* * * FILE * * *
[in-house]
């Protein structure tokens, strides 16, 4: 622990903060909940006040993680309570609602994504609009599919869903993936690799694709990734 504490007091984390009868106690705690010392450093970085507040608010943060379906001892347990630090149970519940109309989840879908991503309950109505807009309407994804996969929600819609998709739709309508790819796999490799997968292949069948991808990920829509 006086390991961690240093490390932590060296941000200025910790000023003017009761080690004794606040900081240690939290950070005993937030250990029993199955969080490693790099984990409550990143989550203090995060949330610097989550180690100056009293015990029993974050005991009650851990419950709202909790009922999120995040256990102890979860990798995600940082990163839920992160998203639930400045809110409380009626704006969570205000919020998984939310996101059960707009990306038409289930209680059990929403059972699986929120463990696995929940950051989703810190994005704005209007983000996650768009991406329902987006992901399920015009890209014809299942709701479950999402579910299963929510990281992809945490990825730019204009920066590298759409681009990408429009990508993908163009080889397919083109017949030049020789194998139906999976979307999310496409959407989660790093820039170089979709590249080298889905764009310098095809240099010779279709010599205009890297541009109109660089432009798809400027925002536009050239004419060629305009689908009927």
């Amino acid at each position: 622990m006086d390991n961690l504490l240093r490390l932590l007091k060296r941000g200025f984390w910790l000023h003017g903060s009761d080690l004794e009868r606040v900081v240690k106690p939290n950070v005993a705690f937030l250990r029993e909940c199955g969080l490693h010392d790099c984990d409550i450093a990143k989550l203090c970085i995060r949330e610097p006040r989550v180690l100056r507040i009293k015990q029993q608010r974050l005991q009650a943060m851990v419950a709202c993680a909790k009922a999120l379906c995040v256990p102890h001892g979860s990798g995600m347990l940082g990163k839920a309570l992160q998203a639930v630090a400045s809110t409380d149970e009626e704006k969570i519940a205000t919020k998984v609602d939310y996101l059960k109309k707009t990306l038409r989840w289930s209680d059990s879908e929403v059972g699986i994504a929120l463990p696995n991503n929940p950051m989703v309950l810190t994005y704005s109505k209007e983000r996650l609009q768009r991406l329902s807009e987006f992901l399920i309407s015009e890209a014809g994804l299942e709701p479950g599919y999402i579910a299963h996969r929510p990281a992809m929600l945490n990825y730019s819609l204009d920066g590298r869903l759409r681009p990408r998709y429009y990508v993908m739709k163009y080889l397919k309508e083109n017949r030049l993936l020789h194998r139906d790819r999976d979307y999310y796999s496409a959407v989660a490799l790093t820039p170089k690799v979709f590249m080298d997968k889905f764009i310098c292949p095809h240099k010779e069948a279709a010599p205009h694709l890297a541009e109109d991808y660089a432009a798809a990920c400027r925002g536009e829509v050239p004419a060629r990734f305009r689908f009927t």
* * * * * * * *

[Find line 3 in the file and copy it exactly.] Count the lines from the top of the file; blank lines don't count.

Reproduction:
């Amino acid at each position: 622990m006086d390991n961690l504490l240093r490390l932590l007091k060296r941000g200025f984390w910790l000023h003017g903060s009761d080690l004794e009868r606040v900081v240690k106690p939290n950070v005993a705690f937030l250990r029993e909940c199955g969080l490693h010392d790099c984990d409550i450093a990143k989550l203090c970085i995060r949330e610097p006040r989550v180690l100056r507040i009293k015990q029993q608010r974050l005991q009650a943060m851990v419950a709202c993680a909790k009922a999120l379906c995040v256990p102890h001892g979860s990798g995600m347990l940082g990163k839920a309570l992160q998203a639930v630090a400045s809110t409380d149970e009626e704006k969570i519940a205000t919020k998984v609602d939310y996101l059960k109309k707009t990306l038409r989840w289930s209680d059990s879908e929403v059972g699986i994504a929120l463990p696995n991503n929940p950051m989703v309950l810190t994005y704005s109505k209007e983000r996650l609009q768009r991406l329902s807009e987006f992901l399920i309407s015009e890209a014809g994804l299942e709701p479950g599919y999402i579910a299963h996969r929510p990281a992809m929600l945490n990825y730019s819609l204009d920066g590298r869903l759409r681009p990408r998709y429009y990508v993908m739709k163009y080889l397919k309508e083109n017949r030049l993936l020789h194998r139906d790819r999976d979307y999310y796999s496409a959407v989660a490799l790093t820039p170089k690799v979709f590249m080298d997968k889905f764009i310098c292949p095809h240099k010779e069948a279709a010599p205009h694709l890297a541009e109109d991808y660089a432009a798809a990920c400027r925002g536009e829509v050239p004419a060629r990734f305009r689908f009927t």